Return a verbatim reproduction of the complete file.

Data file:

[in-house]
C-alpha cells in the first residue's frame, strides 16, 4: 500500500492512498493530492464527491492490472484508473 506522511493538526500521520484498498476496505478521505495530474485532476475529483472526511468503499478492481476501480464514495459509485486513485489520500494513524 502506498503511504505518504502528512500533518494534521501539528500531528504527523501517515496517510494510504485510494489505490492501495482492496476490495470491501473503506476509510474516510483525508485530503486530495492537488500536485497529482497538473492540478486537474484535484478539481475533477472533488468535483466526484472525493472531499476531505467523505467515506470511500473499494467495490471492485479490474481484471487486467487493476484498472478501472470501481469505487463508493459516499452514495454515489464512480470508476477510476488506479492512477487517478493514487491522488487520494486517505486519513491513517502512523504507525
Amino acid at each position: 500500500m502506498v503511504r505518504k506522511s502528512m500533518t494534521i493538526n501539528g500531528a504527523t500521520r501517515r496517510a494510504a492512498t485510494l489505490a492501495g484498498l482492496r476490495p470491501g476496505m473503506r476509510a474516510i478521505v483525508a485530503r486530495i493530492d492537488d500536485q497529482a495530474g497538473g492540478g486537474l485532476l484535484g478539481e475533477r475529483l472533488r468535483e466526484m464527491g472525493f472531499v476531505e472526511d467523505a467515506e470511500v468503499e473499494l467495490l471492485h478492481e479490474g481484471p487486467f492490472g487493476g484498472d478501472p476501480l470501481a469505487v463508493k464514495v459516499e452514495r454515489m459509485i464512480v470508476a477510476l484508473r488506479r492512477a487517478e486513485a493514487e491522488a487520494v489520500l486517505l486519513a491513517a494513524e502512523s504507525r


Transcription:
[in-house]
C-alpha cells in the first residue's frame, strides 16, 4: 500500500492512498493530492464527491492490472484508473 506522511493538526500521520484498498476496505478521505495530474485532476475529483472526511468503499478492481476501480464514495459509485486513485489520500494513524 502506498503511504505518504502528512500533518494534521501539528500531528504527523501517515496517510494510504485510494489505490492501495482492496476490495470491501473503506476509510474516510483525508485530503486530495492537488500536485497529482497538473492540478486537474484535484478539481475533477472533488468535483466526484472525493472531499476531505467523505467515506470511500473499494467495490471492485479490474481484471487486467487493476484498472478501472470501481469505487463508493459516499452514495454515489464512480470508476477510476488506479492512477487517478493514487491522488487520494486517505486519513491513517502512523504507525
Amino acid at each position: 500500500m502506498v503511504r505518504k506522511s502528512m500533518t494534521i493538526n501539528g500531528a504527523t500521520r501517515r496517510a494510504a492512498t485510494l489505490a492501495g484498498l482492496r476490495p470491501g476496505m473503506r476509510a474516510i478521505v483525508a485530503r486530495i493530492d492537488d500536485q497529482a495530474g497538473g492540478g486537474l485532476l484535484g478539481e475533477r475529483l472533488r468535483e466526484m464527491g472525493f472531499v476531505e472526511d467523505a467515506e470511500v468503499e473499494l467495490l471492485h478492481e479490474g481484471p487486467f492490472g487493476g484498472d478501472p476501480l470501481a469505487v463508493k464514495v459516499e452514495r454515489m459509485i464512480v470508476a477510476l484508473r488506479r492512477a487517478e486513485a493514487e491522488a487520494v489520500l486517505l486519513a491513517a494513524e502512523s504507525r